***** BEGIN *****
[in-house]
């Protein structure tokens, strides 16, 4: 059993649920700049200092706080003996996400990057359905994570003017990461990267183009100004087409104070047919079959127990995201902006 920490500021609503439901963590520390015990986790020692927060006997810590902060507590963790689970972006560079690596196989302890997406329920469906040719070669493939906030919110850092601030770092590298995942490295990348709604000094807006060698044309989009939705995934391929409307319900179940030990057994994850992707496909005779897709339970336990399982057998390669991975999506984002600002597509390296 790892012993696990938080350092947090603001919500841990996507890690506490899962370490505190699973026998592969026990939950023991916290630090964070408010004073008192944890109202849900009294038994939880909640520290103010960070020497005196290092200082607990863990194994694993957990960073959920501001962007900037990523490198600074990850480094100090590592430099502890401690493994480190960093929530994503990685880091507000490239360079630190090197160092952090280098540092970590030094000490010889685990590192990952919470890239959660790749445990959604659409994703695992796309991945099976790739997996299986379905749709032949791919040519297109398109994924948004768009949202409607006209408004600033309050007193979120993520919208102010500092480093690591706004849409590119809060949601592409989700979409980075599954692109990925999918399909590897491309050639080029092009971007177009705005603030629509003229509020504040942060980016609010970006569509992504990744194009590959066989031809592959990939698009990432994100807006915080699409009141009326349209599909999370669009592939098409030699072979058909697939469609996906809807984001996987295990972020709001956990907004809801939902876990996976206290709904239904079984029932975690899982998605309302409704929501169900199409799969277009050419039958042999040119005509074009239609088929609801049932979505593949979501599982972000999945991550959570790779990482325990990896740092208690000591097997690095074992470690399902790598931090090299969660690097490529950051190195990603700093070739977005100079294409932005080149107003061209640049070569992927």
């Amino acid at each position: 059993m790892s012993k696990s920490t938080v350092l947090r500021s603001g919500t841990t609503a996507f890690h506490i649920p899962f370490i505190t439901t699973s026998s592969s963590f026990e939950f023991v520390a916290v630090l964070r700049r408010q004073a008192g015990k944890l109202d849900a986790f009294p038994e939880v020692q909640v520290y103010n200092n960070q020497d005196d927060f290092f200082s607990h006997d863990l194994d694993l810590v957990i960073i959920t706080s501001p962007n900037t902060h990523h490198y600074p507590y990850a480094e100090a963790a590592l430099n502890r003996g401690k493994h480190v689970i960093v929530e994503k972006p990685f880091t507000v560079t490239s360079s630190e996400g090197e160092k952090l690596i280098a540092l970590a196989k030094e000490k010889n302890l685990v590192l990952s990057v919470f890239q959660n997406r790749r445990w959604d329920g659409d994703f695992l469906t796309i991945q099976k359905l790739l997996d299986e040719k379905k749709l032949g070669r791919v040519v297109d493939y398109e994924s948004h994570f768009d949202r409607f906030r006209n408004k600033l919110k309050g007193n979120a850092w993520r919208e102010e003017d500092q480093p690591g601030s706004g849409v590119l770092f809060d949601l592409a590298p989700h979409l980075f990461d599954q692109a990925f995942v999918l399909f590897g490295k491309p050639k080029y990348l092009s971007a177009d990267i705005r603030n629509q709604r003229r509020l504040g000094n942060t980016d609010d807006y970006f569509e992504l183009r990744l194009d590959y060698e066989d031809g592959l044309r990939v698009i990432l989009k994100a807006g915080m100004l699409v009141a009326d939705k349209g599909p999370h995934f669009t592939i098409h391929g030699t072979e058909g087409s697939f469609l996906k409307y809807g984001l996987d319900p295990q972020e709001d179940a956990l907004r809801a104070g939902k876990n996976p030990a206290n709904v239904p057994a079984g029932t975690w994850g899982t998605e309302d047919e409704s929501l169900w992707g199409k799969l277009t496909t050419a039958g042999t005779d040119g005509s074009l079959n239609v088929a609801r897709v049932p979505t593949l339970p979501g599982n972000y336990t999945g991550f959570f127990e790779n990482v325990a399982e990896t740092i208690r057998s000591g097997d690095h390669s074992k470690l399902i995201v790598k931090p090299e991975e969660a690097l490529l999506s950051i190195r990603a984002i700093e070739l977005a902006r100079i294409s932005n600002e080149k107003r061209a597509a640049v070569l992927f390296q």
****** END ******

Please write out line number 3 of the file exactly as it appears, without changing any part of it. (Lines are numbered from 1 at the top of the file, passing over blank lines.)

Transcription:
């Amino acid at each position: 059993m790892s012993k696990s920490t938080v350092l947090r500021s603001g919500t841990t609503a996507f890690h506490i649920p899962f370490i505190t439901t699973s026998s592969s963590f026990e939950f023991v520390a916290v630090l964070r700049r408010q004073a008192g015990k944890l109202d849900a986790f009294p038994e939880v020692q909640v520290y103010n200092n960070q020497d005196d927060f290092f200082s607990h006997d863990l194994d694993l810590v957990i960073i959920t706080s501001p962007n900037t902060h990523h490198y600074p507590y990850a480094e100090a963790a590592l430099n502890r003996g401690k493994h480190v689970i960093v929530e994503k972006p990685f880091t507000v560079t490239s360079s630190e996400g090197e160092k952090l690596i280098a540092l970590a196989k030094e000490k010889n302890l685990v590192l990952s990057v919470f890239q959660n997406r790749r445990w959604d329920g659409d994703f695992l469906t796309i991945q099976k359905l790739l997996d299986e040719k379905k749709l032949g070669r791919v040519v297109d493939y398109e994924s948004h994570f768009d949202r409607f906030r006209n408004k600033l919110k309050g007193n979120a850092w993520r919208e102010e003017d500092q480093p690591g601030s706004g849409v590119l770092f809060d949601l592409a590298p989700h979409l980075f990461d599954q692109a990925f995942v999918l399909f590897g490295k491309p050639k080029y990348l092009s971007a177009d990267i705005r603030n629509q709604r003229r509020l504040g000094n942060t980016d609010d807006y970006f569509e992504l183009r990744l194009d590959y060698e066989d031809g592959l044309r990939v698009i990432l989009k994100a807006g915080m100004l699409v009141a009326d939705k349209g599909p999370h995934f669009t592939i098409h391929g030699t072979e058909g087409s697939f469609l996906k409307y809807g984001l996987d319900p295990q972020e709001d179940a956990l907004r809801a104070g939902k876990n996976p030990a206290n709904v239904p057994a079984g029932t975690w994850g899982t998605e309302d047919e409704s929501l169900w992707g199409k799969l277009t496909t050419a039958g042999t005779d040119g005509s074009l079959n239609v088929a609801r897709v049932p979505t593949l339970p979501g599982n972000y336990t999945g991550f959570f127990e790779n990482v325990a399982e990896t740092i208690r057998s000591g097997d690095h390669s074992k470690l399902i995201v790598k931090p090299e991975e969660a690097l490529l999506s950051i190195r990603a984002i700093e070739l977005a902006r100079i294409s932005n600002e080149k107003r061209a597509a640049v070569l992927f390296q």